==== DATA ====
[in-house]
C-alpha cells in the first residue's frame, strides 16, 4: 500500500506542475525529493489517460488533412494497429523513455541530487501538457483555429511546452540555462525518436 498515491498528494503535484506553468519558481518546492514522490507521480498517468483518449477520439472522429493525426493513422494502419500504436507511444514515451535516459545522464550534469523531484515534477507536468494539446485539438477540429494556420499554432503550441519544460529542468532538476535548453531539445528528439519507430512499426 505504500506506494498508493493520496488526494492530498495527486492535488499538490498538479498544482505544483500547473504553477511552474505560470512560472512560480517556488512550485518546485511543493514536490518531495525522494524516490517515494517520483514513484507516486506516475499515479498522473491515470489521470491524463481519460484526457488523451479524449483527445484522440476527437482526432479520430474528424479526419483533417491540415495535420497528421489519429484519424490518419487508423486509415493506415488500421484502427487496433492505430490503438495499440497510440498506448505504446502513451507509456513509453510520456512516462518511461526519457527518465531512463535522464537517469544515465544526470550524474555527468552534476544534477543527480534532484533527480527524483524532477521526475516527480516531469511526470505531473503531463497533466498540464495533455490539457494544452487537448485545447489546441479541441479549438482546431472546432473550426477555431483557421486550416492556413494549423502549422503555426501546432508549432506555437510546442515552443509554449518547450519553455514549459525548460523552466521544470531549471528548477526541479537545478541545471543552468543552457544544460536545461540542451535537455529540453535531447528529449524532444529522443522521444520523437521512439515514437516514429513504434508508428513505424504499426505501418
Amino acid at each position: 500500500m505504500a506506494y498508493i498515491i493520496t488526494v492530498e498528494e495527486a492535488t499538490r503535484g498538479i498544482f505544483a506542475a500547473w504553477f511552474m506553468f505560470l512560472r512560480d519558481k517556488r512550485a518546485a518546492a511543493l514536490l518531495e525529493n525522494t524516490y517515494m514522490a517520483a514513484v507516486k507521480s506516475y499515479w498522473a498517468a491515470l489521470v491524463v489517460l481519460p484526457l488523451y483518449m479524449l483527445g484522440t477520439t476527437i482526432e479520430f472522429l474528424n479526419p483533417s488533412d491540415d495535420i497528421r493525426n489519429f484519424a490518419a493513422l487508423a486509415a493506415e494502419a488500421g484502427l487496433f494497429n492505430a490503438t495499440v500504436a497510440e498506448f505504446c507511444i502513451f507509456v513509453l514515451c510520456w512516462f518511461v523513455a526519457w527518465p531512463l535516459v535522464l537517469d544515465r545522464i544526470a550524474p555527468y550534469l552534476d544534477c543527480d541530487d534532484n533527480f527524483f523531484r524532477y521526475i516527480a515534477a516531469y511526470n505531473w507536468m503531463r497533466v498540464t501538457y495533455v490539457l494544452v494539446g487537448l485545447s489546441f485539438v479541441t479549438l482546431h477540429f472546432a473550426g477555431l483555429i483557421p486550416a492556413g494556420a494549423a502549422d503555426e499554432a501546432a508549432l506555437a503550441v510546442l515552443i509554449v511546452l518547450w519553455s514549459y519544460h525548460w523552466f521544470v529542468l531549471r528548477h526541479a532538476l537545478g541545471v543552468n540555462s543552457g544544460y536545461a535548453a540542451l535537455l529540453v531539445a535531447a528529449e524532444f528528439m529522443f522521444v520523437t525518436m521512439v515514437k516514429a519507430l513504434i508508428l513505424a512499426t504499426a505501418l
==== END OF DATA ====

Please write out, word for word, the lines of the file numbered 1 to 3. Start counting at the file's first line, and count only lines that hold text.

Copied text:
[in-house]
C-alpha cells in the first residue's frame, strides 16, 4: 500500500506542475525529493489517460488533412494497429523513455541530487501538457483555429511546452540555462525518436 498515491498528494503535484506553468519558481518546492514522490507521480498517468483518449477520439472522429493525426493513422494502419500504436507511444514515451535516459545522464550534469523531484515534477507536468494539446485539438477540429494556420499554432503550441519544460529542468532538476535548453531539445528528439519507430512499426 505504500506506494498508493493520496488526494492530498495527486492535488499538490498538479498544482505544483500547473504553477511552474505560470512560472512560480517556488512550485518546485511543493514536490518531495525522494524516490517515494517520483514513484507516486506516475499515479498522473491515470489521470491524463481519460484526457488523451479524449483527445484522440476527437482526432479520430474528424479526419483533417491540415495535420497528421489519429484519424490518419487508423486509415493506415488500421484502427487496433492505430490503438495499440497510440498506448505504446502513451507509456513509453510520456512516462518511461526519457527518465531512463535522464537517469544515465544526470550524474555527468552534476544534477543527480534532484533527480527524483524532477521526475516527480516531469511526470505531473503531463497533466498540464495533455490539457494544452487537448485545447489546441479541441479549438482546431472546432473550426477555431483557421486550416492556413494549423502549422503555426501546432508549432506555437510546442515552443509554449518547450519553455514549459525548460523552466521544470531549471528548477526541479537545478541545471543552468543552457544544460536545461540542451535537455529540453535531447528529449524532444529522443522521444520523437521512439515514437516514429513504434508508428513505424504499426505501418
Amino acid at each position: 500500500m505504500a506506494y498508493i498515491i493520496t488526494v492530498e498528494e495527486a492535488t499538490r503535484g498538479i498544482f505544483a506542475a500547473w504553477f511552474m506553468f505560470l512560472r512560480d519558481k517556488r512550485a518546485a518546492a511543493l514536490l518531495e525529493n525522494t524516490y517515494m514522490a517520483a514513484v507516486k507521480s506516475y499515479w498522473a498517468a491515470l489521470v491524463v489517460l481519460p484526457l488523451y483518449m479524449l483527445g484522440t477520439t476527437i482526432e479520430f472522429l474528424n479526419p483533417s488533412d491540415d495535420i497528421r493525426n489519429f484519424a490518419a493513422l487508423a486509415a493506415e494502419a488500421g484502427l487496433f494497429n492505430a490503438t495499440v500504436a497510440e498506448f505504446c507511444i502513451f507509456v513509453l514515451c510520456w512516462f518511461v523513455a526519457w527518465p531512463l535516459v535522464l537517469d544515465r545522464i544526470a550524474p555527468y550534469l552534476d544534477c543527480d541530487d534532484n533527480f527524483f523531484r524532477y521526475i516527480a515534477a516531469y511526470n505531473w507536468m503531463r497533466v498540464t501538457y495533455v490539457l494544452v494539446g487537448l485545447s489546441f485539438v479541441t479549438l482546431h477540429f472546432a473550426g477555431l483555429i483557421p486550416a492556413g494556420a494549423a502549422d503555426e499554432a501546432a508549432l506555437a503550441v510546442l515552443i509554449v511546452l518547450w519553455s514549459y519544460h525548460w523552466f521544470v529542468l531549471r528548477h526541479a532538476l537545478g541545471v543552468n540555462s543552457g544544460y536545461a535548453a540542451l535537455l529540453v531539445a535531447a528529449e524532444f528528439m529522443f522521444v520523437t525518436m521512439v515514437k516514429a519507430l513504434i508508428l513505424a512499426t504499426a505501418l